Our chat with Bare Necessities
As Pinterest India celebrates Sustainability Month, we present to you, our chat with Bare Necessities Zero Waste. Read on to find out more about loving the planet, eco-friendly production and why India's mindset needs to change towards sustainability.
What made the Bare Necessities brand come about?
Bare Necessities’ founder, Sahar Mansoor, felt overwhelmed with India’s trash problem, having been confronted by it every day seeing piles of garbage on the streets. She spent time with local waste pickers and watched them sort through waste with their bare hands. She began thinking of the environmental, health and social justice issues associated with our garbage problem and decided to stop being part of the problem. Her solution was to live a lifestyle that best reflects the values she cared about. In her zero waste journey, she realized that it was impossible to find personal care and home care products that didn’t contain harmful chemicals and weren’t packaged in plastic. In response to this problem, she created a company that mirrored the values of zero waste, ethical consumption and sustainability. She wanted to make it easy for other people looking to consume more mindfully and to encourage others to produce less waste. And thus, Bare Necessities was born.
Can you explain how your products are sustainable?
Bare Necessities is passionate about creating products that are handcrafted in India. We take a cradle-to-cradle approach to every product, from the design to manufacturing to distribution. All our products are powered by natural, bare Indian ingredients; which have no harmful impacts on our health or environment. By relying on ethical sourcing from local farmers and vendors and by emphasising the employment of women, we solve the often-ignored yet growing problem of waste, and provide ethical and innovative solutions that benefit consumers and society. All of our packaging is zero waste, meaning it is reusable, recyclable and biodegradable. We use reusable glass jars for our products and have them wrapped in cloth scraps sourced from our local tailor and paper scraps from our printer. Our labels are printed on recycled paper and we use only paper tape for our packing In other words, we only use post-consumer packing materials to ship our products from us to our customers! And finally, we encourage customers to reuse the glass jars in the kitchen, compost the toothbrushes, and recycle all packing materials.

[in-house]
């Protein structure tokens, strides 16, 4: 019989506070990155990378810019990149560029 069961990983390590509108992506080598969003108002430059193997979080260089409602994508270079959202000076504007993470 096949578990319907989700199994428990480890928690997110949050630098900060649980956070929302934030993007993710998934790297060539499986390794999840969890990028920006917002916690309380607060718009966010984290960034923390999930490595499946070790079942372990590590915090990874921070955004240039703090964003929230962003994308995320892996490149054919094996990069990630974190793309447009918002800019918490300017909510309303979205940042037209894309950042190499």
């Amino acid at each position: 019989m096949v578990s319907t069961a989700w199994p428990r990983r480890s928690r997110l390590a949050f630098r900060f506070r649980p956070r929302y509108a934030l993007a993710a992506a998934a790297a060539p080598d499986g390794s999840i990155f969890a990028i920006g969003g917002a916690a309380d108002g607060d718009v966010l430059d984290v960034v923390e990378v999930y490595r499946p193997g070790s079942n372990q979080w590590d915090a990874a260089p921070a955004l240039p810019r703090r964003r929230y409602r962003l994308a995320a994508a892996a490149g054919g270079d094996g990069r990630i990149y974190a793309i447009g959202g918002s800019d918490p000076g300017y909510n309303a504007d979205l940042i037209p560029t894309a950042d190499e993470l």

What according to you would be the ideal sustainable mindset in India?
The ideal sustainable mindset in India would be one where us consumers are able to understand the true cost of the choices we make on a daily basis. While India is widely known for its price sensitivity, we need a society that takes into account the manufacturing, the nature of materials used and the social and ecological impact a particular item can have. We need to understand that with economies of scale, even sustainable goods can be accessible for everyone. After all, sustainability encompasses people, planet and profit in one!
How can your followers do their bit and start their sustainable journey?
Everyone can do their bit for the environment by educating themselves on the importance of leading a conscious lifestyle. This can be done through online courses and books on zero waste living, sustainability and more! Participating in talks and workshops that discuss such topics will help connect with other like minded people across various sectors to show that you’re not alone in this journey! Check out our online courses, talks + workshops, books and games for more!
What’s your vision for the brand? Where do you see it 5 years from now?
In the future, Bare Necessities seeks to become an interdisciplinary hub, a home for product designers to design products with a cradle to cradle philosophy, a place for policy analysts to work with local government on policy recommendations to manage our waste better, to reduce our waste. A place for behavior economics, ecologists, researchers and consumers alike to build the ecosystem towards a circular economy.